It’s somewhere between funny and annoying that extroverts – most people – insist on believing that people like me don’t exist. Not everyone is like you. Not everyone needs what you need or enjoys what you enjoy. Some of us find the things you enjoy boring or even painful. ‘Oh, come on, you’ll have a good time.’ No, I won’t. Trust me. ‘You’ll like him.’ I might, but I won’t spend time with him. If it’s not about earning money or getting laid I will always prefer to be alone or with my wife. 99.9% of the time.

    Fortunately I married the one person on earth even less social than I am. And perhaps not coincidentally I’ve never been seriously depressed, never had counseling, I am never lonely except when Katherine is out of town, and have had an amazingly good marriage for (almost) 41 years. I wouldn’t want to tell anyone else how to live their life, but there’s a lot to be said for being anti-social. You know that call you have to make, and that function you have to attend, and that friend whose hand you have to hold? While you’re fulfilling all those obligations, I’m doing whatever the hell I want.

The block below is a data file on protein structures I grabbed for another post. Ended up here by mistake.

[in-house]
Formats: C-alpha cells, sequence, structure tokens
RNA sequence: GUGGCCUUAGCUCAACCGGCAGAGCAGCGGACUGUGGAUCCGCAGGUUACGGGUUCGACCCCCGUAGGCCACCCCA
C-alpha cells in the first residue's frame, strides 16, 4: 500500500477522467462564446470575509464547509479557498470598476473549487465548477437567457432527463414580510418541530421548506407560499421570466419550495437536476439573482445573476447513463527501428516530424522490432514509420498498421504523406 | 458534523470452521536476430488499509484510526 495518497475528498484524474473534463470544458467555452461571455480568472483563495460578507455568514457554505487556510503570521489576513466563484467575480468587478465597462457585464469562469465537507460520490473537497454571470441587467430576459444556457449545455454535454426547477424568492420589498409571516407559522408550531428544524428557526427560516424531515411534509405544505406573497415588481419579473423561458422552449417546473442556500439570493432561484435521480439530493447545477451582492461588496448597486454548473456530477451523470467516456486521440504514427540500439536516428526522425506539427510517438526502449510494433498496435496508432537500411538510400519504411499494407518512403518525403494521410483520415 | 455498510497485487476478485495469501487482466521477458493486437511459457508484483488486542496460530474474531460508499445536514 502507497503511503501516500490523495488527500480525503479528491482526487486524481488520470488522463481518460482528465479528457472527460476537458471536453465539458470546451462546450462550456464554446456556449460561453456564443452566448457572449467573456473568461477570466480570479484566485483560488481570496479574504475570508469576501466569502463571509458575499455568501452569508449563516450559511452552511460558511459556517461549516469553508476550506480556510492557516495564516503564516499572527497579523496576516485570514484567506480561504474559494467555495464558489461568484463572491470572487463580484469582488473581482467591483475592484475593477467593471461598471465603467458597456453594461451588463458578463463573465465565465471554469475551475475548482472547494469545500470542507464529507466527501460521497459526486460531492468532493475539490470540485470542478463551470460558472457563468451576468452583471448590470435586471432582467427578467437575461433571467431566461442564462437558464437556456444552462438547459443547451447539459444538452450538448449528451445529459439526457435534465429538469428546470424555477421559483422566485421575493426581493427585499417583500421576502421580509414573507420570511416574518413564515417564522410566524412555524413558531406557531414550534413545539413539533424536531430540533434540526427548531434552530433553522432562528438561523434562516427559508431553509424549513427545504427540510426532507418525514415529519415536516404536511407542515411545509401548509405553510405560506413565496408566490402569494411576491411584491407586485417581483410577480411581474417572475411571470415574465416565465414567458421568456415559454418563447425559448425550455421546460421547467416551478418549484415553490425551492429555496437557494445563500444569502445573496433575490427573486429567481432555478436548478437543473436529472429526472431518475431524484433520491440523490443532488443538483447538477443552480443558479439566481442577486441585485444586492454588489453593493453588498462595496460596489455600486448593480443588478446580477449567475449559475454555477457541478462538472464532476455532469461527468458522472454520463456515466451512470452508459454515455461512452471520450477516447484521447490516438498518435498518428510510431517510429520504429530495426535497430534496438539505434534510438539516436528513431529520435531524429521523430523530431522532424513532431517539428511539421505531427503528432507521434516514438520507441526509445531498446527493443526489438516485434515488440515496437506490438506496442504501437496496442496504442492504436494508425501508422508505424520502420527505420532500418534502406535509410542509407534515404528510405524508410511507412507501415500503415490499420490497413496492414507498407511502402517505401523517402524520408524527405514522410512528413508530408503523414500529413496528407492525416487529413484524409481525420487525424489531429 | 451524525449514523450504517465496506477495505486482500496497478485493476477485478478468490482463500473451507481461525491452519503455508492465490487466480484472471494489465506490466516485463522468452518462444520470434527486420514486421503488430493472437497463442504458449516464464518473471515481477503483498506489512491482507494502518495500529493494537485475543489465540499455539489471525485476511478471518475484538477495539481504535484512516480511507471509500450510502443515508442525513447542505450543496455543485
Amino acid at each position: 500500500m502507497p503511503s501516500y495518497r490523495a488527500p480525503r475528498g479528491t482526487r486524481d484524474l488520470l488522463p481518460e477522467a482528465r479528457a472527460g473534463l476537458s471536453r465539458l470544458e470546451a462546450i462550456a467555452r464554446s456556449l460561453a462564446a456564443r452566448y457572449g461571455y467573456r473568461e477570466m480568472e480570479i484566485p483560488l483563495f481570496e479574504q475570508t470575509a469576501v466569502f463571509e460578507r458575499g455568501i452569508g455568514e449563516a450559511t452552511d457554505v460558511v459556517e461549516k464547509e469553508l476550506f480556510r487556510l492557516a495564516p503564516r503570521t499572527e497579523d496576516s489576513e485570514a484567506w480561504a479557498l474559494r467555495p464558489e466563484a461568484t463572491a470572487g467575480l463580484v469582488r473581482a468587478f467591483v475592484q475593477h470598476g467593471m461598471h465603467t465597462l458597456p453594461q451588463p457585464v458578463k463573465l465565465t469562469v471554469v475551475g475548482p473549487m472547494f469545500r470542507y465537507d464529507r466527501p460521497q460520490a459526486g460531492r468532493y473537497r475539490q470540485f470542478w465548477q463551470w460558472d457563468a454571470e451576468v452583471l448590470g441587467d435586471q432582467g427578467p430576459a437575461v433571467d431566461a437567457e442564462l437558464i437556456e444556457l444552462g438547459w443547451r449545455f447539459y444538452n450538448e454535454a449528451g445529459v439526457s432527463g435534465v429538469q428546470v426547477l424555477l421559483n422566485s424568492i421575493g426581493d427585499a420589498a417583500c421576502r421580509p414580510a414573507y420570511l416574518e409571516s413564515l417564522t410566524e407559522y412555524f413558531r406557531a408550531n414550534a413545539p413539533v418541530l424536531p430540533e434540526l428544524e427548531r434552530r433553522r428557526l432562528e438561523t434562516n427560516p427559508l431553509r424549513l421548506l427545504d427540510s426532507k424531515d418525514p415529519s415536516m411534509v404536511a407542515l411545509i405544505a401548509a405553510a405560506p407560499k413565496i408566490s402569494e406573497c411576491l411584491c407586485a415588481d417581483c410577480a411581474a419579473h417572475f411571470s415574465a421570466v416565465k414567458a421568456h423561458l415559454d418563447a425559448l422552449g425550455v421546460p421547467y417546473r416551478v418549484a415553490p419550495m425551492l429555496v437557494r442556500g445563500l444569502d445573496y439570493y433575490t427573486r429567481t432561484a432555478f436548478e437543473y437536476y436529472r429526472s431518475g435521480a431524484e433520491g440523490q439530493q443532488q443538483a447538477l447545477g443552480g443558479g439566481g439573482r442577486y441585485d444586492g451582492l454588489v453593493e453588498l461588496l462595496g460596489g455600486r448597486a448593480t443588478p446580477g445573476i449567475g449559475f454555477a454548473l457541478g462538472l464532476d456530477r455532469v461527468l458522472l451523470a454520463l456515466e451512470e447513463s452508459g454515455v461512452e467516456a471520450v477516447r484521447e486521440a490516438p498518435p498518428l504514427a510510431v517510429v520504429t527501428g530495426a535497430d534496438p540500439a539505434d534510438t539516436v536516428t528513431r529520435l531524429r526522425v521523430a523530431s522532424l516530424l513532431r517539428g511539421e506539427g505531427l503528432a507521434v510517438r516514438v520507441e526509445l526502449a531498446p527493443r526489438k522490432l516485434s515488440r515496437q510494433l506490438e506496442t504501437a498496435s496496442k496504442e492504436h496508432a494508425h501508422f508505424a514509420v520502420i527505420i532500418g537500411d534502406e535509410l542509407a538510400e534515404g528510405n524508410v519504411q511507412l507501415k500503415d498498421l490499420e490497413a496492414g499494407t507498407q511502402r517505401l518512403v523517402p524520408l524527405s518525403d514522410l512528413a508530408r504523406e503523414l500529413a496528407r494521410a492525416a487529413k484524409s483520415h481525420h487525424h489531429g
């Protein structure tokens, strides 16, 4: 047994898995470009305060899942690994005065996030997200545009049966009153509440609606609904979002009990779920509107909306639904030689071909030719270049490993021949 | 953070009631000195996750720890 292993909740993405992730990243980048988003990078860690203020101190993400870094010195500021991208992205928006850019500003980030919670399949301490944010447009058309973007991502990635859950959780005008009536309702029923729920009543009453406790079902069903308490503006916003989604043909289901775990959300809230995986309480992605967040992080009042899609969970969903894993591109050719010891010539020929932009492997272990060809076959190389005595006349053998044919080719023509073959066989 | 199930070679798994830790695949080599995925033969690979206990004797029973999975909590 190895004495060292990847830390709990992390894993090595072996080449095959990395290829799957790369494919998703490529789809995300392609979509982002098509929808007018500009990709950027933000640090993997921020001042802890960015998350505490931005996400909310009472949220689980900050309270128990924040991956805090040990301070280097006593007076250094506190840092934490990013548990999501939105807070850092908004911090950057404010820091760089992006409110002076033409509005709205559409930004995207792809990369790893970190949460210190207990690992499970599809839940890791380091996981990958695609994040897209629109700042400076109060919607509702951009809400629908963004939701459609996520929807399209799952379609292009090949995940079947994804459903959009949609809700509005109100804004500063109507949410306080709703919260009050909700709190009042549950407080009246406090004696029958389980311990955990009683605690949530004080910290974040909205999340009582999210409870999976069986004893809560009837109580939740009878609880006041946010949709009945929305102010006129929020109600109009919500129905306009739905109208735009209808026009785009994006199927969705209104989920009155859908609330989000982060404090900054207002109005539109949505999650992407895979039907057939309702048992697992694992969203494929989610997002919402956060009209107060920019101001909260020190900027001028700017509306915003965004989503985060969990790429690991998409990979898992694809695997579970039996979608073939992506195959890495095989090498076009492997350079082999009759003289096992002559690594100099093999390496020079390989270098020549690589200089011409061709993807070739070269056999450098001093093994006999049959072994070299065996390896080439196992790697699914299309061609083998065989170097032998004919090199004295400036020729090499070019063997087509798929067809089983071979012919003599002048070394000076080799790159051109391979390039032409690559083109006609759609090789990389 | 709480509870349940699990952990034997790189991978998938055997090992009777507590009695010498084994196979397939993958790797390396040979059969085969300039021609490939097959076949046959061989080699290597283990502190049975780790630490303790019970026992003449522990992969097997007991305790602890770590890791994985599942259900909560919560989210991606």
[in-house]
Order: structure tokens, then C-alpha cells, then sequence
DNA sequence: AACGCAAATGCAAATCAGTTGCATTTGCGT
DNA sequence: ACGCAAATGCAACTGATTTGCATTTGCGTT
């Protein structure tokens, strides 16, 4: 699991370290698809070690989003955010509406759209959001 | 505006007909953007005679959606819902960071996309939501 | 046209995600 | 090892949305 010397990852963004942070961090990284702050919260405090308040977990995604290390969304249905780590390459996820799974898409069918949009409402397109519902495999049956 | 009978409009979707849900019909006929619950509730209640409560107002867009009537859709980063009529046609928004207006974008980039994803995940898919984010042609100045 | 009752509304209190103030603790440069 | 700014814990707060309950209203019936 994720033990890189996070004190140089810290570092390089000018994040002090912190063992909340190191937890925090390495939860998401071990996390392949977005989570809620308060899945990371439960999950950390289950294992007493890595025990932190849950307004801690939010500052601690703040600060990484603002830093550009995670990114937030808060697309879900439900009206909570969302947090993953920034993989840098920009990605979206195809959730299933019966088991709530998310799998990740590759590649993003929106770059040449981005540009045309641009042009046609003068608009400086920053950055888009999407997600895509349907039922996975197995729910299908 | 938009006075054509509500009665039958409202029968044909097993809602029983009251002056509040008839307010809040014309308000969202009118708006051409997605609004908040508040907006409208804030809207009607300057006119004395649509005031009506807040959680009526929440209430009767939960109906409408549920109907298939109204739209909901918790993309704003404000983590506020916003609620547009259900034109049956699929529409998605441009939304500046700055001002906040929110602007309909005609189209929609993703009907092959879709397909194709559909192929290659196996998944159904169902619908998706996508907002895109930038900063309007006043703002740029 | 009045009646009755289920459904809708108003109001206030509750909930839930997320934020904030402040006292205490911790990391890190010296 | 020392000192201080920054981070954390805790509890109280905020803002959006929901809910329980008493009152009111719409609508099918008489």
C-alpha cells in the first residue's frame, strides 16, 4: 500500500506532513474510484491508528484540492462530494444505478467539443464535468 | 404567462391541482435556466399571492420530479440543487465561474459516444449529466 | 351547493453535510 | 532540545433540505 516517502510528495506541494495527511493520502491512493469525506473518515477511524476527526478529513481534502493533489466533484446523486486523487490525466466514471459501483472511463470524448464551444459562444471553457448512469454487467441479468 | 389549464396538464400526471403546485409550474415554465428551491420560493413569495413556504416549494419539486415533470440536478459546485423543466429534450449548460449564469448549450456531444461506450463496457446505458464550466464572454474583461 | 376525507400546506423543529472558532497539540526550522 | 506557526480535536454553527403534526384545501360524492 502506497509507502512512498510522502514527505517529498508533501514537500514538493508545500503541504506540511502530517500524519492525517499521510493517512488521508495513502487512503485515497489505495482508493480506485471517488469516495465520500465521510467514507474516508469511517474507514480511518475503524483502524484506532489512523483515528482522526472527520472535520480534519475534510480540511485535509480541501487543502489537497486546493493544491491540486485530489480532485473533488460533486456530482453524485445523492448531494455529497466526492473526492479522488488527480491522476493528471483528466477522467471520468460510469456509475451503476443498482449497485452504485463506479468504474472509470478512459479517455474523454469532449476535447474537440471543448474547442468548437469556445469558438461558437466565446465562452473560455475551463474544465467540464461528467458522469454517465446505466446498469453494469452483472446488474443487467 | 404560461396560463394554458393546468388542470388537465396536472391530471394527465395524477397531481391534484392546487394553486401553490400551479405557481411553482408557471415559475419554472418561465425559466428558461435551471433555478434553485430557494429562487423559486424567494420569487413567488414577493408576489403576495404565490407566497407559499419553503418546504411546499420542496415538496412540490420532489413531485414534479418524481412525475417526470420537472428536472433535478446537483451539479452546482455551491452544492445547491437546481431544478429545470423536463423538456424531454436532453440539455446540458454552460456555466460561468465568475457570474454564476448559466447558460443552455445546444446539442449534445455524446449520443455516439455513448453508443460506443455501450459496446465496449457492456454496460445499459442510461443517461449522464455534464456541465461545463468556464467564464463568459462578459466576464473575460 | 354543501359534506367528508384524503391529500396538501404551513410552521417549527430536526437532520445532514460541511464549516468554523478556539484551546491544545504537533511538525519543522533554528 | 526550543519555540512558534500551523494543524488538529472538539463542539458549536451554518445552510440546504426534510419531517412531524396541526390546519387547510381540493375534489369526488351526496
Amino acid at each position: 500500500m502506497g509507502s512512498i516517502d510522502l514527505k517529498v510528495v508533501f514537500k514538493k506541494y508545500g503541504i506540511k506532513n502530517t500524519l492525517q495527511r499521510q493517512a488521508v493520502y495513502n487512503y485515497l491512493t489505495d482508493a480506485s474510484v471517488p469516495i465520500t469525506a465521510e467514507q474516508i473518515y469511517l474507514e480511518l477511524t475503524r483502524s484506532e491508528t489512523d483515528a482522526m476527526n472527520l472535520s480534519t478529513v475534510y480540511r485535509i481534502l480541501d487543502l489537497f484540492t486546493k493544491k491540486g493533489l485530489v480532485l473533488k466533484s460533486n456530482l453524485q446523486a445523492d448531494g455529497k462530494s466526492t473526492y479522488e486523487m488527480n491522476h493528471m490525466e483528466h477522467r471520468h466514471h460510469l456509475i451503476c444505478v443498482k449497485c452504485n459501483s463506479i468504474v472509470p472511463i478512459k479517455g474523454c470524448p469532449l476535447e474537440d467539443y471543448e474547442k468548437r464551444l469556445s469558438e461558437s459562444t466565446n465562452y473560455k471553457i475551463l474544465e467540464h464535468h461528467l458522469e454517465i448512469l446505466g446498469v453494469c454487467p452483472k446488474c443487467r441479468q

4
  20. Michael Reynolds says:

    @Kathy:
    Equals in every way but one: you can gestate and give birth to a baby. You can be a link in the chain of survival for homo sapiens. That’s a pretty big thing.

    And the equally important function of men? Hell, we can keep h. sapiens going just fine with a few thousand sperm donors. Weigh that against the damage we do and you could easily conclude that men are a net negative.

    It is not a small thing that half the human race feels deprived of an important function. Dismissing it is a mistake. Possibly a dangerous one.

    2
  21. Kathy says:

    @Michael Reynolds:

    You know, it may be possible to take DNA from a woman’s ovum and fuse it with that of another woman, which would then make a viable embryo.

    Just saying. It may happen someday, but it won’t be the norm. In vitro is expensive and chancy.

    1
  22. Sleeping Dog says:

    @Kathy:

    sigh, the end of men. Not needed for anything.

    1
  23. I make it a point to not attempt a rational discussion with anyone who simply insults whoever they disagree with, rather than dealing with the issues involved. So let’s try considering an important issue…rationally, without rancor, or name-calling.

    Let me begin this hopeful debate by pointing out that I am not a master chef, not a trained auto mechanic, not a physician, and certainly not a certified psychiatrist. However, I know when an omelet’s been burnt, when a finger is broken, when my car’s brakes don’t work, and when a person is mentally deranged.